As a gearhead we have this unexplainable addiction for more. More tools, more horsepower, more stopping power, more traction, more timing, more compression, more fuel, more shine, the list goes on and on. My first encounter with this phenomenon came at a very early age. One of my friends was fortunate enough to get a new Schwinn bicycle for his birthday. This was no ordinary bike it was the one that had a T-handle stick shift on the top tube and a very fat slick rear tire. My worn out, cheap Huffy could not hold its own against this hot rod bike.
There was no extra money in the household for me to get a new bike, so the old saying, "necessity is the mother of invention" took over. I unearthed one of my old bikes from our scrap pile and cut the front forks off at the fattest part of the tubing. I then cut the bottom portion that had the axle tabs off of my perfectly working Huffy. As luck would have it my plan actually worked. I slid the Huffy forks into the donor bike forks and had an immediate chopper. Since my welding skills at 9 years old were non existent, I drilled a hole through all of the tubing and ran a bolt through them and "peaned" the threads over the nut to create my own locking fastener. I took the motocross style handlebars off the Huffy and put on a really high "ape-hanger" style set of bars from one of my sisters old bikes. My Dad liked my 9-year old ingenuity and fabrication skills enough to reward me with the widest, rear slick tire our local bike shop had. Or maybe it was a reward for the slave labor I endured helping him fix everything.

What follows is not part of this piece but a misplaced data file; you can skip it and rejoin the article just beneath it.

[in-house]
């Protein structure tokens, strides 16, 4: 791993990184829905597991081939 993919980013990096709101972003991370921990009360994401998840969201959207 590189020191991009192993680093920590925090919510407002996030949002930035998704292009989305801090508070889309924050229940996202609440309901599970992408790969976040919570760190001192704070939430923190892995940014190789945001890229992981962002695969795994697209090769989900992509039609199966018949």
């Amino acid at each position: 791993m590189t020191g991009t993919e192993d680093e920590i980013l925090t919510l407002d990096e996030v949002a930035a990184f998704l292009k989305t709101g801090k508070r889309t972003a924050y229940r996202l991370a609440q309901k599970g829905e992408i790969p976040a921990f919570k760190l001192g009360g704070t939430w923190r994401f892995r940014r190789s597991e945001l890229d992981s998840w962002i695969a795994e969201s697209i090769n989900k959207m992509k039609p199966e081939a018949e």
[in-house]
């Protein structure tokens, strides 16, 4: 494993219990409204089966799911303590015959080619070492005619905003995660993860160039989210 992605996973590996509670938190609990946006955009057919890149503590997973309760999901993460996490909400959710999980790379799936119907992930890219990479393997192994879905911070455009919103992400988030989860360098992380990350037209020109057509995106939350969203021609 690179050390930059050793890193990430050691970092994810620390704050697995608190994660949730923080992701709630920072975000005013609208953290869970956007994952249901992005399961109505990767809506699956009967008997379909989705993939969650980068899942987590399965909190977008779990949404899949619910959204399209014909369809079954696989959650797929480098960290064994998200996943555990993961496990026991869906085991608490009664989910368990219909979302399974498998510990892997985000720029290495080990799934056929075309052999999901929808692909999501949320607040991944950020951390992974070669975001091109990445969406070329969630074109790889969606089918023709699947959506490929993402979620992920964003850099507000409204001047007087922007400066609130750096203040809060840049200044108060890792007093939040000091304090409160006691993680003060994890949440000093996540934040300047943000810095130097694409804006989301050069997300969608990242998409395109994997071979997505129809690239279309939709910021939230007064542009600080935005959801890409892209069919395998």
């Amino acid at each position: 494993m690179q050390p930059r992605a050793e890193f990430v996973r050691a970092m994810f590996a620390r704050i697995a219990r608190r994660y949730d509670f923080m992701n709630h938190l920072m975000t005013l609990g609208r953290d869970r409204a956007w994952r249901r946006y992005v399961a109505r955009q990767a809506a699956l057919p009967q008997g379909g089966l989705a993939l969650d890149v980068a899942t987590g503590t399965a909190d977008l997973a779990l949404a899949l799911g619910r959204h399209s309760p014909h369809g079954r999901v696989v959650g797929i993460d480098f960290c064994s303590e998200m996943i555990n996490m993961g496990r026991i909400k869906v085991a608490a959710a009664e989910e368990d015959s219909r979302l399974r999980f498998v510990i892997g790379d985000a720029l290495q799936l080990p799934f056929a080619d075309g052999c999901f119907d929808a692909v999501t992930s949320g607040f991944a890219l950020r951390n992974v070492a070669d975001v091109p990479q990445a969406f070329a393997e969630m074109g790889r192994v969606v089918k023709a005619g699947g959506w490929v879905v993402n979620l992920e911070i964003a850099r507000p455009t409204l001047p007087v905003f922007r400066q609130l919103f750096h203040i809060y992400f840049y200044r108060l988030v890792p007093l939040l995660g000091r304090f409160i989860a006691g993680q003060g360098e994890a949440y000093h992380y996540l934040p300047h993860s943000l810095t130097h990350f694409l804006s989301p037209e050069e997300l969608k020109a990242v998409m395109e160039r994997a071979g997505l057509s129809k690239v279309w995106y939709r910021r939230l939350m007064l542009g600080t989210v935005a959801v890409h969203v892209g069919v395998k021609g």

If the chopper front end, ape hanger handle bars, and my new beefy rear tire was not enough, I felt the need to completely disassemble the bike and prep the frame for a new paint job. I watched Dad paint several cars in our driveway and knew enough about sanding and taping to prepare my Huffy for its makeover. I used a ladder and tied a piece of rope to my basketball net and hung the bike frame so I could paint every angle, and let it dry safely. I sanded the frame after each coat and applied three coats of the darkest blue I could find in a rattle can. The bike turned out amazing and surprisingly, it actually worked. I was a busy boy over the next few months making custom choppers for all of my friends. Who would have thought that this was the beginning of my custom shop.
I eventually graduated into go-carts and received the lesson of a lifetime as Dad agreed to help me build one from ground zero. We made our own frame, seat, and suspension. The transmission was so awesome. I told my Dad I wanted a stick shift so he designed a belt drive pulley system that was hooked to a gated stick shift in my cockpit. The further I pushed the shifter forward, the more tension it applied to the belt, thus making it go faster. We made it look like a dragster and I tweaked that thing every week until discovering the wonderful world of off-roading. Dad told me I was on my own building the next one but would be more than happy to assist if I needed help. So I tore apart my perfectly running drag cart and stole many parts from it to make my off-road buggy. My OCD soon got re-directed to mini bikes which turned into dirt bikes, and eventually full blown motocross racing bikes. So the question, "when is enough ever enough" proved that enough was never enough at this stage in my life.